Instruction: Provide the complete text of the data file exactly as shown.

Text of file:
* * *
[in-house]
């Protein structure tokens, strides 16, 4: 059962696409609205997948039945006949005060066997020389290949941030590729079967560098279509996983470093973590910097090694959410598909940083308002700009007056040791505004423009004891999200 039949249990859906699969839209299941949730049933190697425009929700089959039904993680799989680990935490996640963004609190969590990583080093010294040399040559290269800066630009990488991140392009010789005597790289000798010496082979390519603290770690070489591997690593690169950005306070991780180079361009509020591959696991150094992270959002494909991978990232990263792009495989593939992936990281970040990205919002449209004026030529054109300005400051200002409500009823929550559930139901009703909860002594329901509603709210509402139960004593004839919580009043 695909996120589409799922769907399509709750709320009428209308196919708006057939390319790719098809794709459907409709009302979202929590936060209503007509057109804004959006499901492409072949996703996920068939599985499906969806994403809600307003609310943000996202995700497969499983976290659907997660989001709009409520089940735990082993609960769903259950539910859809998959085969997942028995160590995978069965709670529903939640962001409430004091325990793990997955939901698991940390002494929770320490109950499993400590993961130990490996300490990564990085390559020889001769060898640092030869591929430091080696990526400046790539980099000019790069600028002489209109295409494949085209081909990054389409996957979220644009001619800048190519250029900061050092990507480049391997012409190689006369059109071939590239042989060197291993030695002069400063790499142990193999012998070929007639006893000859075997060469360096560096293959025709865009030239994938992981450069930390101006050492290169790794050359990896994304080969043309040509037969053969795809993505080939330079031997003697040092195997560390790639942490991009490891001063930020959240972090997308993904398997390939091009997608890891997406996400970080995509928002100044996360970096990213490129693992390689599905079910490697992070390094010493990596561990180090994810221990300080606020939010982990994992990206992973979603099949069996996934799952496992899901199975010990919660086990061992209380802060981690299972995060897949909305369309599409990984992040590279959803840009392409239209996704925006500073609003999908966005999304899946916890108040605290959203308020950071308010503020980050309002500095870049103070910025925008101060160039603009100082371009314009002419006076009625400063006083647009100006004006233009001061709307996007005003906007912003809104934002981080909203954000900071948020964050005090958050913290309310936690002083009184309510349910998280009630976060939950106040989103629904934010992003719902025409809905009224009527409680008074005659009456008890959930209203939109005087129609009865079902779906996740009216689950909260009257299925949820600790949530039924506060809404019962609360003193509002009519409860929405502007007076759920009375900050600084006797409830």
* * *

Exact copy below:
[in-house]
């Protein structure tokens, strides 16, 4: 059962696409609205997948039945006949005060066997020389290949941030590729079967560098279509996983470093973590910097090694959410598909940083308002700009007056040791505004423009004891999200 039949249990859906699969839209299941949730049933190697425009929700089959039904993680799989680990935490996640963004609190969590990583080093010294040399040559290269800066630009990488991140392009010789005597790289000798010496082979390519603290770690070489591997690593690169950005306070991780180079361009509020591959696991150094992270959002494909991978990232990263792009495989593939992936990281970040990205919002449209004026030529054109300005400051200002409500009823929550559930139901009703909860002594329901509603709210509402139960004593004839919580009043 695909996120589409799922769907399509709750709320009428209308196919708006057939390319790719098809794709459907409709009302979202929590936060209503007509057109804004959006499901492409072949996703996920068939599985499906969806994403809600307003609310943000996202995700497969499983976290659907997660989001709009409520089940735990082993609960769903259950539910859809998959085969997942028995160590995978069965709670529903939640962001409430004091325990793990997955939901698991940390002494929770320490109950499993400590993961130990490996300490990564990085390559020889001769060898640092030869591929430091080696990526400046790539980099000019790069600028002489209109295409494949085209081909990054389409996957979220644009001619800048190519250029900061050092990507480049391997012409190689006369059109071939590239042989060197291993030695002069400063790499142990193999012998070929007639006893000859075997060469360096560096293959025709865009030239994938992981450069930390101006050492290169790794050359990896994304080969043309040509037969053969795809993505080939330079031997003697040092195997560390790639942490991009490891001063930020959240972090997308993904398997390939091009997608890891997406996400970080995509928002100044996360970096990213490129693992390689599905079910490697992070390094010493990596561990180090994810221990300080606020939010982990994992990206992973979603099949069996996934799952496992899901199975010990919660086990061992209380802060981690299972995060897949909305369309599409990984992040590279959803840009392409239209996704925006500073609003999908966005999304899946916890108040605290959203308020950071308010503020980050309002500095870049103070910025925008101060160039603009100082371009314009002419006076009625400063006083647009100006004006233009001061709307996007005003906007912003809104934002981080909203954000900071948020964050005090958050913290309310936690002083009184309510349910998280009630976060939950106040989103629904934010992003719902025409809905009224009527409680008074005659009456008890959930209203939109005087129609009865079902779906996740009216689950909260009257299925949820600790949530039924506060809404019962609360003193509002009519409860929405502007007076759920009375900050600084006797409830």